The Police Department blames an antiquated system, installed in 1972, that only allows arrestees to be listed as “white,” black,” or “other.” Faced with these choices, the department has been misclassifying Latino arrestees as “white” and Asian arrestees as “other.”
The state has been publishing the erroneous statistics in a report called “Crime in California” since at least 1999, when the state Department of Justice first began posting the data online.
The Bay Citizen explains that because of the misclassifications, the department and federal and state officials have no accurate record of how often minorities are arrested in the city, creating skewed statistics and leading to widespread concern among local civil rights groups.
But it gets worse: according to the reported data, African Americans are arrested at a much higher rate than whites. But by misclassifying Latinos, the department has inflated the number of whites arrested, indicating that the gap between the arrest rates for whites and blacks is even wider.
This is deeply troubling, especially in light of what we have been learning recently about racial profiling in the police departments of other big cities. New York City’s stop-and-frisk policy is a prime example.
From The New York Times:
Randolph M. McLaughlin, a law professor at Pace University, said the new judicial attention was a product of the numbers: More than 80 percent of those stopped in New York are black or Latino, and last year there were 686,000 stops, with this year’s numbers heading higher.
“People are starting to wonder: ‘What’s really going on here? Is this a racial policy?’ And judges read the newspaper too,” Professor McLaughlin said.
In the case of San Francisco, concerns about racial profiling in the city’s African American and Latino communities have led to city hearings and policy changes. In 1999, the Police Commission ordered the Police Department to begin tracking racial data from all traffic stops.
So what happened?
According to the agency’s “Crime in California” report, 8,198 African American adults and 9,151 white adults were arrested in San Francisco in 2010, along with 316 Hispanic adults. A total of 2,789 adult arrestees were listed under “other.”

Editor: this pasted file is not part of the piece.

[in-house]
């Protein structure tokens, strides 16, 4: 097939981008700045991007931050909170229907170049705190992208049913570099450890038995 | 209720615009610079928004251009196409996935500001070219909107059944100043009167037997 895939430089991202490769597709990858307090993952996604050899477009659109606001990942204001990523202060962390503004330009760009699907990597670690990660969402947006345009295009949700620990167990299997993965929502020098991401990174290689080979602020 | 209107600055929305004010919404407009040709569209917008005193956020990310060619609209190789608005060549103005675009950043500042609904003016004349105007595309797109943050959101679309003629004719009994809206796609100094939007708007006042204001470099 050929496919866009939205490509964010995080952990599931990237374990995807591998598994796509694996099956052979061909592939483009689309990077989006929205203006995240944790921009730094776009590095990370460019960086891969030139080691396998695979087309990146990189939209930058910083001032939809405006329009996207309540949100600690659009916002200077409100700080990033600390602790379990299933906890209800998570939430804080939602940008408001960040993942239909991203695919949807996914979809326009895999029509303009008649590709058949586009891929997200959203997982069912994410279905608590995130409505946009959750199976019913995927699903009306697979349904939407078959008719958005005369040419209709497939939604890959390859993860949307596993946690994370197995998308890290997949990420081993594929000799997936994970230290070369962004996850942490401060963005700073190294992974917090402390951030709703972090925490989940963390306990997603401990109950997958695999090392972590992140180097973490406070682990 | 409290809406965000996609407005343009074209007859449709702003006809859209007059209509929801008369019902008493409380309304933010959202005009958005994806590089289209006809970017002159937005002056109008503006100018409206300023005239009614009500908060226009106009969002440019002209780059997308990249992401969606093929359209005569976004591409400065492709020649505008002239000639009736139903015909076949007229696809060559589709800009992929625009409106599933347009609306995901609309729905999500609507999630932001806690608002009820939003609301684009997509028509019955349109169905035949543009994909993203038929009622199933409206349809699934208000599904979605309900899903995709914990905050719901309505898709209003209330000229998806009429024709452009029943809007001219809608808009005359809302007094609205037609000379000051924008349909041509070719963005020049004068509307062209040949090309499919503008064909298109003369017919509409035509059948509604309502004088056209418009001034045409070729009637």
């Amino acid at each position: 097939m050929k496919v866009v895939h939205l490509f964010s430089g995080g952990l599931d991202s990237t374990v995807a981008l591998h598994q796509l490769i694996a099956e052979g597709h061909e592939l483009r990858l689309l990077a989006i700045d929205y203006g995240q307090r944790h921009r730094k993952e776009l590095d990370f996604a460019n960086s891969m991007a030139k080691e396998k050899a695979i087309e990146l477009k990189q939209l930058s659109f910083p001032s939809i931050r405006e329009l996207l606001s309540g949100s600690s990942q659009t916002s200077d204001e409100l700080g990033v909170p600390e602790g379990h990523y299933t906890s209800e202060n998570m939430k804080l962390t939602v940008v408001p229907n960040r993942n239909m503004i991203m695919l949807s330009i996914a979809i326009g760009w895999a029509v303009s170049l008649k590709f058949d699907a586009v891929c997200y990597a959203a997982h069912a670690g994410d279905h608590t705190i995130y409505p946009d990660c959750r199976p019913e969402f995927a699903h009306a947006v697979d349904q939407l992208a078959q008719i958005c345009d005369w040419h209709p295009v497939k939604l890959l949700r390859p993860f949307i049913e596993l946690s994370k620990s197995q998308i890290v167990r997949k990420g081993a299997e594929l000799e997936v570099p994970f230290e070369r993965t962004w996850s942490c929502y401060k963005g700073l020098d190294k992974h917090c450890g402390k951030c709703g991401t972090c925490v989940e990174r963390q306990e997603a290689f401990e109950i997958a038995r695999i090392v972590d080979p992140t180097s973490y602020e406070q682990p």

The Hispanic arrest figures included in the report come from other agencies in San Francisco, such as the California Highway Patrol, that have the authority to make arrests in the city but don’t share the Police Department’s outdated computer system.
San Francisco police commanders acknowledge that some of the department’s statistics are incorrect.
“We have certainly made more than 300 arrests in the Hispanic community,” said Deputy Chief Lyn Tomioka.
By law, the Police Department is required to report crime and arrest statistics to the state Department of Justice each month. The state attorney general’s office and the FBI publish the data in their annual crime reports. The statistics also have been used in studies on racial disparities and trends in arrest rates.
Well, these studies are obviously worthless, since they are based on incorrect information. How on earth could nobody have noticed sooner that this 40-year-old system needed a radical change?
San Francisco civil rights advocates were reportedly stunned that police weren’t classifying Latino and Asian American suspects precisely.
Clearly, the entire system needs revamping, so that the civil rights of minorities arrested in San Francisco may be respected. Let’s get to work, San Francisco Police Department.
Photo Credit: Steve Rhodes